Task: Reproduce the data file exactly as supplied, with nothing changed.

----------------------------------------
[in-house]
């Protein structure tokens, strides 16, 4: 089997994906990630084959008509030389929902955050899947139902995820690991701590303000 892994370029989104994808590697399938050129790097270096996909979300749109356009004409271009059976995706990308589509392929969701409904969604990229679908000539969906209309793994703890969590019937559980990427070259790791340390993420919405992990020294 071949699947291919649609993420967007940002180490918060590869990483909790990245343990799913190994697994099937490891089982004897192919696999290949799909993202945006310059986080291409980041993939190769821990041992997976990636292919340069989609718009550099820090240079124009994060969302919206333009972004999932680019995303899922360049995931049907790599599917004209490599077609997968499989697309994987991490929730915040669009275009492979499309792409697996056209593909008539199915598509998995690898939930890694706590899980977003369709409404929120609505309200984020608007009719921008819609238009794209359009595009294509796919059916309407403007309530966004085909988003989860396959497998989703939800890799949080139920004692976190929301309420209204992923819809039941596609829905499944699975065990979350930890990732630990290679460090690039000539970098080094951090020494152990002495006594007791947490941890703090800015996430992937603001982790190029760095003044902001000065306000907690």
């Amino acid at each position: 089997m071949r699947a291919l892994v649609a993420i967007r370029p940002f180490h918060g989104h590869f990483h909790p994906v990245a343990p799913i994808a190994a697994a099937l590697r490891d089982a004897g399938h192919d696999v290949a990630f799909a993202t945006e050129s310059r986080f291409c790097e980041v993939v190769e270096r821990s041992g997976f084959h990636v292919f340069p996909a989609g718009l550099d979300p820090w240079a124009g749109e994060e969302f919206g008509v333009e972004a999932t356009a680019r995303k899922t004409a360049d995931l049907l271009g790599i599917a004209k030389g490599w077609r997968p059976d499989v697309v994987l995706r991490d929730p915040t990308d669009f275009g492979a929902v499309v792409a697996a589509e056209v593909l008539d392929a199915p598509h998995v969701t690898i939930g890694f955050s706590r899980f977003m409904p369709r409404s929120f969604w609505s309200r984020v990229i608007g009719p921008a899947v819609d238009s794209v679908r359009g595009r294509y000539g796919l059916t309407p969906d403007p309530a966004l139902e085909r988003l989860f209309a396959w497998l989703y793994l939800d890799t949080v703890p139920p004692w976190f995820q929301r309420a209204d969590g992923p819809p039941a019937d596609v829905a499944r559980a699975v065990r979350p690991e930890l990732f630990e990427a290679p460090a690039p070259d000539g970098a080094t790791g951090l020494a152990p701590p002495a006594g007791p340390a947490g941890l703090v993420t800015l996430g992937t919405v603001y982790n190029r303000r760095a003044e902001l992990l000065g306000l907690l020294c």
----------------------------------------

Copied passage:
[in-house]
């Protein structure tokens, strides 16, 4: 089997994906990630084959008509030389929902955050899947139902995820690991701590303000 892994370029989104994808590697399938050129790097270096996909979300749109356009004409271009059976995706990308589509392929969701409904969604990229679908000539969906209309793994703890969590019937559980990427070259790791340390993420919405992990020294 071949699947291919649609993420967007940002180490918060590869990483909790990245343990799913190994697994099937490891089982004897192919696999290949799909993202945006310059986080291409980041993939190769821990041992997976990636292919340069989609718009550099820090240079124009994060969302919206333009972004999932680019995303899922360049995931049907790599599917004209490599077609997968499989697309994987991490929730915040669009275009492979499309792409697996056209593909008539199915598509998995690898939930890694706590899980977003369709409404929120609505309200984020608007009719921008819609238009794209359009595009294509796919059916309407403007309530966004085909988003989860396959497998989703939800890799949080139920004692976190929301309420209204992923819809039941596609829905499944699975065990979350930890990732630990290679460090690039000539970098080094951090020494152990002495006594007791947490941890703090800015996430992937603001982790190029760095003044902001000065306000907690």
């Amino acid at each position: 089997m071949r699947a291919l892994v649609a993420i967007r370029p940002f180490h918060g989104h590869f990483h909790p994906v990245a343990p799913i994808a190994a697994a099937l590697r490891d089982a004897g399938h192919d696999v290949a990630f799909a993202t945006e050129s310059r986080f291409c790097e980041v993939v190769e270096r821990s041992g997976f084959h990636v292919f340069p996909a989609g718009l550099d979300p820090w240079a124009g749109e994060e969302f919206g008509v333009e972004a999932t356009a680019r995303k899922t004409a360049d995931l049907l271009g790599i599917a004209k030389g490599w077609r997968p059976d499989v697309v994987l995706r991490d929730p915040t990308d669009f275009g492979a929902v499309v792409a697996a589509e056209v593909l008539d392929a199915p598509h998995v969701t690898i939930g890694f955050s706590r899980f977003m409904p369709r409404s929120f969604w609505s309200r984020v990229i608007g009719p921008a899947v819609d238009s794209v679908r359009g595009r294509y000539g796919l059916t309407p969906d403007p309530a966004l139902e085909r988003l989860f209309a396959w497998l989703y793994l939800d890799t949080v703890p139920p004692w976190f995820q929301r309420a209204d969590g992923p819809p039941a019937d596609v829905a499944r559980a699975v065990r979350p690991e930890l990732f630990e990427a290679p460090a690039p070259d000539g970098a080094t790791g951090l020494a152990p701590p002495a006594g007791p340390a947490g941890l703090v993420t800015l996430g992937t919405v603001y982790n190029r303000r760095a003044e902001l992990l000065g306000l907690l020294c």